The Asheville Civic Center—groaning under the weight of age-related maintenance needs and multiple studies that have borne little fruit—has seemed to be making progress recently. The city’s current capital-improvements plan budgets $400,000 a year for repairs; an engineer is researching the feasibility of an innovative-but-controversial green roof; and perhaps most importantly, increased revenues have the facility on the brink of profitability.
The Civic Center Commission has pressured City Council to shore up the physical plant while applauding staff’s success in boosting bookings.
“We’re running out of dates months in advance now,” commission Chair George Keller reports. “And the Civic Center has just about broken even.”
But at their July 23 meeting, commission members learned that this forward momentum was playing out against a backdrop of closed-door negotiations between the city and Buncombe County aimed at settling their long-running water dispute. The Civic Center, it turned out, was on the table—one of a list of city assets that might be ceded to the county in exchange for various concessions (see article on page 20). Those negotiations have since fallen through, but their implications left Keller and others nonplused.
“It is a concern to me the negotiations would have proceeded as far as they [did] with the Civic Center as a bargaining chip,” said Keller. “What are all the pluses and minuses? Is it smart for the city and county to be doing all this behind closed doors?”
Council member Jan Davis, who chaired the most recent Civic Center Task Force and serves as Council’s liaison to the Civic Center Commission, shares Keller’s upbeat assessment of the facility’s recent progress. “I feel like there’s a tremendous amount of investment made by citizens,” he noted. Acknowledging that “past Councils have not been good stewards,” Davis went on to assert that the current City Council has “done a pretty good job with everything except maintenance—[and] as of two years ago, we came up with a plan for improvement.”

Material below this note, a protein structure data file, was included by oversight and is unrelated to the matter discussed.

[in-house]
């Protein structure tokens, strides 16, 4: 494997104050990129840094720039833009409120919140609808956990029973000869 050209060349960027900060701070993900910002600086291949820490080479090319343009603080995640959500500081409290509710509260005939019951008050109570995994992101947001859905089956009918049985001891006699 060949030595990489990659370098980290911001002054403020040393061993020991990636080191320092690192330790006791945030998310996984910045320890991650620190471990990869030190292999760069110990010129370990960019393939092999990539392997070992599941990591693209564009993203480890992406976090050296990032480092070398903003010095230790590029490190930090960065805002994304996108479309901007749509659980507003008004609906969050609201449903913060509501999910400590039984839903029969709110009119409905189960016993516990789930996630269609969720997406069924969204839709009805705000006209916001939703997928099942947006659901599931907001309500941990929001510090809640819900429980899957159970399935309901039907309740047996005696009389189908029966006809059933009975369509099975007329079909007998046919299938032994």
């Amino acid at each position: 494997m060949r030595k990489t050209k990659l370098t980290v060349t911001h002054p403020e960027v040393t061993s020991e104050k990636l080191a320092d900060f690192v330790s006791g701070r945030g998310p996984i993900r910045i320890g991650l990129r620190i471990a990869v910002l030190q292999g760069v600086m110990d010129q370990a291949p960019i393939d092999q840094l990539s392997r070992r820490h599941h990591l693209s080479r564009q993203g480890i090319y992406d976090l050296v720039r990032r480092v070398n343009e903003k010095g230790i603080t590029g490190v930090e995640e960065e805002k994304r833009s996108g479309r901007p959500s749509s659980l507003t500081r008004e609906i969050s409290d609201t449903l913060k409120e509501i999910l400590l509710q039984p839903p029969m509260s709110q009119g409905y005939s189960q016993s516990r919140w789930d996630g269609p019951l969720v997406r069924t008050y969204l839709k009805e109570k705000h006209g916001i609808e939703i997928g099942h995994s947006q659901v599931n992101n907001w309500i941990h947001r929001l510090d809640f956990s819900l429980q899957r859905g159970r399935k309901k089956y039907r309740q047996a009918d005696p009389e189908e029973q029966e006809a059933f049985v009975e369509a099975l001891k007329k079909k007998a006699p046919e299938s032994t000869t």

Just before the water negotiations fell through, Davis told Xpress: “I am not enthusiastically in support of giving [the Civic Center] as part of the water settlement. When we started discussing city amenities and properties as part of the settlement—we’re getting no guarantee the county will run it to a level that we’d find suitable.”
The proposal, developed out of the public view, would have given the following properties to the county: the Civic Center and its parking deck, McCormick Field, the municipal golf course, the Nature Center and Recreation Park.
In return, the city would have received water lines currently owned by the county, free use of the county landfill, and an agreement on the city’s ability to require new subdivisions to be annexed in exchange for water hookups. This last point appears to have played a significant role in the collapse of the negotiations. In addition, the city would have transferred ownership of the Western North Carolina Agricultural Center to the state.
But because state legislation would have been needed to move the settlement forward, the end of this year’s legislative session in early August closed a window of opportunity for resolving the dispute, leaving the city and county at an all-too-familiar place—an impasse.